Victoria Solan | Essays

Love, Optimized

The scene is familiar: a fourth-floor gallery, darkened, save for beams of light projected on art objects. Nearby, a film loop depicts young artists seriously contemplating their conceptual distance from a crew of Soviet janitors. The audience is earnest and bespectacled. In the jubilant tones of a Silicon Valley entrepreneur, Shelly Ronen introduces Love, Optimized, a coordinated series of sensors and apps designed to enhance human relations.

Ronen presents herself as the Chief Scientific Officer of Object Solutions, a firm that aims to lead the way in the romance segment of the Internet of Things. Sample products include the micro-drone Ring Finger Spotlight, which illuminates the presence of absence of an engagement ring or wedding band on the finger of a potential partner. The tiny device floats above the user’s ring finger, adapting the quality of light to signal whether the wearer is “flaunt mode, threat mode, or single mode.” Keeping up the high-tech sales patter, Ronen touts the appeal of the NeurAlign, a device which allows singles to sleep through first dates while a computer does the dreary work of assessing sexual and personal compatibility. Should a match be identified, Ronen tells her silent audience, the software prepares a “compelling neural narrative” of love, complete with shared memories and chemical triggers of satisfaction. Ronen is a PhD. candidate at NYU; her design collaborator is the Galveston-based designer Ernesto D. Morales.

Ring Finger Spotlight 

The Neuralign installed at MIT's Keller Gallery

Ronen and Morales’ entirely plausible Object Solutions partnership skewers the seriousness with which contemporary consumers hope technology might solve emotional problems. It’s all very tempting to believe that one’s inner life might be made easier by external technologies. After all, we live in a world where IDEO recently peddled a Death app and Shape magazine is urging readers to send in saliva samples for genetically-tailored fitness advice. Why not employ products like those detailed in Love, Optimized?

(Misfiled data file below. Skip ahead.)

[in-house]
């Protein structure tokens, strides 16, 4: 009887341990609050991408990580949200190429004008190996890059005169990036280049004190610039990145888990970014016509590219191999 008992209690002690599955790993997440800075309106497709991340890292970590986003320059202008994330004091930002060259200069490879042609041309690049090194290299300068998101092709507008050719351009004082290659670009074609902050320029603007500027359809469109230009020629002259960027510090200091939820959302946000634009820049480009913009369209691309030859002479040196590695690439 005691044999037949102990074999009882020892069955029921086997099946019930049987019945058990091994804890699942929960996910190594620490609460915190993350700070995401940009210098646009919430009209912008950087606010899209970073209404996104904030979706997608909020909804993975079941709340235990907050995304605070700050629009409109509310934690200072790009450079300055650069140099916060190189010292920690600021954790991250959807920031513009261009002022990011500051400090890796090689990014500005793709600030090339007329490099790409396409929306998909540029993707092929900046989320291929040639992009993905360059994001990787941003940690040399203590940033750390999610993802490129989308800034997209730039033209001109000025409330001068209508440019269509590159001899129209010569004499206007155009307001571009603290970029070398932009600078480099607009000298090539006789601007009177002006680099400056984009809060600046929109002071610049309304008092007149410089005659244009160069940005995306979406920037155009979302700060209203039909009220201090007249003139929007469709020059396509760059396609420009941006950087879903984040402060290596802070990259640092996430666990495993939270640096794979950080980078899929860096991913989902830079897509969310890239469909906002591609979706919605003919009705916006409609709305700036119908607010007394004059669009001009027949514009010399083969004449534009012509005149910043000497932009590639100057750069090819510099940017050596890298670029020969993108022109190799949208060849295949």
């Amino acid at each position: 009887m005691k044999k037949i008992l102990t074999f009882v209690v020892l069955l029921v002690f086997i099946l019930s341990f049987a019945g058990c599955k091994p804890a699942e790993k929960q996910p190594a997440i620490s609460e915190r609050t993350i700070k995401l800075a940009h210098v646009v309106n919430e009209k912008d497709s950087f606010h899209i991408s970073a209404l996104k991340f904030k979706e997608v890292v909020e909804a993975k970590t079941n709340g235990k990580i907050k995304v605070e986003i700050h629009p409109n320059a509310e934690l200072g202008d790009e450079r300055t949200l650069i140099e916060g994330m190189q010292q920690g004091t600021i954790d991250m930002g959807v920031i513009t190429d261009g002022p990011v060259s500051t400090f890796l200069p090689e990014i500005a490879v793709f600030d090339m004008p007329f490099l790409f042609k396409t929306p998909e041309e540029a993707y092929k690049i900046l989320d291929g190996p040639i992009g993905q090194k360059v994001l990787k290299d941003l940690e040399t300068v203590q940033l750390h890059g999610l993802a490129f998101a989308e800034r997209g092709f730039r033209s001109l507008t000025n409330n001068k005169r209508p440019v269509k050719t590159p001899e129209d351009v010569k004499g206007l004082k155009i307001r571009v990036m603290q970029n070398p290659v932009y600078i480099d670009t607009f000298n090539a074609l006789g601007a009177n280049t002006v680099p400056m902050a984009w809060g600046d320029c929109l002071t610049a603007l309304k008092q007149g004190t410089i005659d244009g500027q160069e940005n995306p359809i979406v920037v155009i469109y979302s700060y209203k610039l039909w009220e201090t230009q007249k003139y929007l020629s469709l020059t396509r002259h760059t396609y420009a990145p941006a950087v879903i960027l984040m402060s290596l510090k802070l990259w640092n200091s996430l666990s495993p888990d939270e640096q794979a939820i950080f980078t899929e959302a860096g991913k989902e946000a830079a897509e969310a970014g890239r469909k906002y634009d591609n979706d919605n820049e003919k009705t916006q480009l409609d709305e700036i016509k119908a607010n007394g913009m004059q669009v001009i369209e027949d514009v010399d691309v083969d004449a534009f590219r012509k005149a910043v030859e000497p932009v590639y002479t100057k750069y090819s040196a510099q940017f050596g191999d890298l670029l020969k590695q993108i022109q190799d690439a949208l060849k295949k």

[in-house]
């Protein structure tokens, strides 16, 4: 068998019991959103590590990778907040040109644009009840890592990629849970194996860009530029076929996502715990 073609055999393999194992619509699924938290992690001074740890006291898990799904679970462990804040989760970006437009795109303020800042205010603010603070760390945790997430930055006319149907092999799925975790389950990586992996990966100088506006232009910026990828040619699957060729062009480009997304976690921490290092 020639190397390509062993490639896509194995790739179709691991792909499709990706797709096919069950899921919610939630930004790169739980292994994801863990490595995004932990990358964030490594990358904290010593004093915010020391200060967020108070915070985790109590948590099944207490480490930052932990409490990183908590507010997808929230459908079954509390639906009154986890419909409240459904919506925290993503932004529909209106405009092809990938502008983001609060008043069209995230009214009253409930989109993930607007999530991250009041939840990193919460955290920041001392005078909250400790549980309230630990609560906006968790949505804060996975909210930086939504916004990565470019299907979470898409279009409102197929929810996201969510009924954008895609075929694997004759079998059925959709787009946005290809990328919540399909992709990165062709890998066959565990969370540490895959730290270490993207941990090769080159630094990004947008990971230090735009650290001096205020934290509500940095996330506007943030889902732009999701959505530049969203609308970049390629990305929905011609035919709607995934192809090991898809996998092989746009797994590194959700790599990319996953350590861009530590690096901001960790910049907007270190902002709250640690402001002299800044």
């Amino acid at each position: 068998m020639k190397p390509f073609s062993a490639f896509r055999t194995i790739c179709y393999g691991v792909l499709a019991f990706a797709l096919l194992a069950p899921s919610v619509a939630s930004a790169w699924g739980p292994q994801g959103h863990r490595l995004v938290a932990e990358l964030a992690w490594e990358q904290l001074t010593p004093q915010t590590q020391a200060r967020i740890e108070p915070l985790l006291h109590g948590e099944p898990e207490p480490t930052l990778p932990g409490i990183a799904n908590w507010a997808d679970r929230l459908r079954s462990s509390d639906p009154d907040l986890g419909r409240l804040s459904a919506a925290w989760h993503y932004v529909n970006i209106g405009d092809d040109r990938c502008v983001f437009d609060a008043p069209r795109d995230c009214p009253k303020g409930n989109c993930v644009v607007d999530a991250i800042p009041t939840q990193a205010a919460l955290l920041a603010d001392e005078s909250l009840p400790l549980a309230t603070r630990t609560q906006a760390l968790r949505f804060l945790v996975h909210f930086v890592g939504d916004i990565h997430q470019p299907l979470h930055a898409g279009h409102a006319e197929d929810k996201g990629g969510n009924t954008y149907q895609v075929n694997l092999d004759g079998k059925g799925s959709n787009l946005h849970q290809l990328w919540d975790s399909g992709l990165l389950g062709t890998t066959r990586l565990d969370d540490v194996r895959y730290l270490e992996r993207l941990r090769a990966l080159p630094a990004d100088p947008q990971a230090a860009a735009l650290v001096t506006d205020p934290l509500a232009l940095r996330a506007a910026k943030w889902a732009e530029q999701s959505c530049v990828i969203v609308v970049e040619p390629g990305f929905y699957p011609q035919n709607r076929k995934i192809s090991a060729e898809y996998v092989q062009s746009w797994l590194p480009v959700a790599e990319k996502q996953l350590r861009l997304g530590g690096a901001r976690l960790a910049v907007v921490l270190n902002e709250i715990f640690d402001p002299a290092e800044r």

The Intimatum is a clever extension of the popular Nest smart thermostat. Shaped like a utility meter, the Intimatum is a functioning marital barometer which quantifies and records the expression of affection in a long-term relationship. The Intimatum, like a smoke alarm, alerts users to relationship problems before an awkward and costly professional intervention is needed, advises Ronen. Another hilarious product, TouchTrainer subtly enforces positive physical touches between partners based on biofeedback. Once again, awkward conversation is replaced with invisible digital signals. Sure, it’s fiction, but as Ronen and Morales remind us, once we check our gadgets at the door, we are nothing more or less than the stories we tell ourselves.

Ronen and Morales’ Touch Trainer 

Love, Optimized is on view through May 6, 2016, at MIT’s Keller Gallery. The installation is part of The Contingent Space of Work, organized by Nisa Aru and Christianna Bonnin to coincide with the publication of thresholds 44: workspace

Posted in: Arts + Culture, Technology

Victoria Solan Victoria Solan is a communications consultant at the World Bank Group. She holds a PhD in the History of Art from Yale University, and has taught the history of cities and parks at the University of Chicago, the University of Toronto, and Tufts University. She has consulted on public art projects in Boston and Ottawa, and has been a contributor to Design Observer since 2014.

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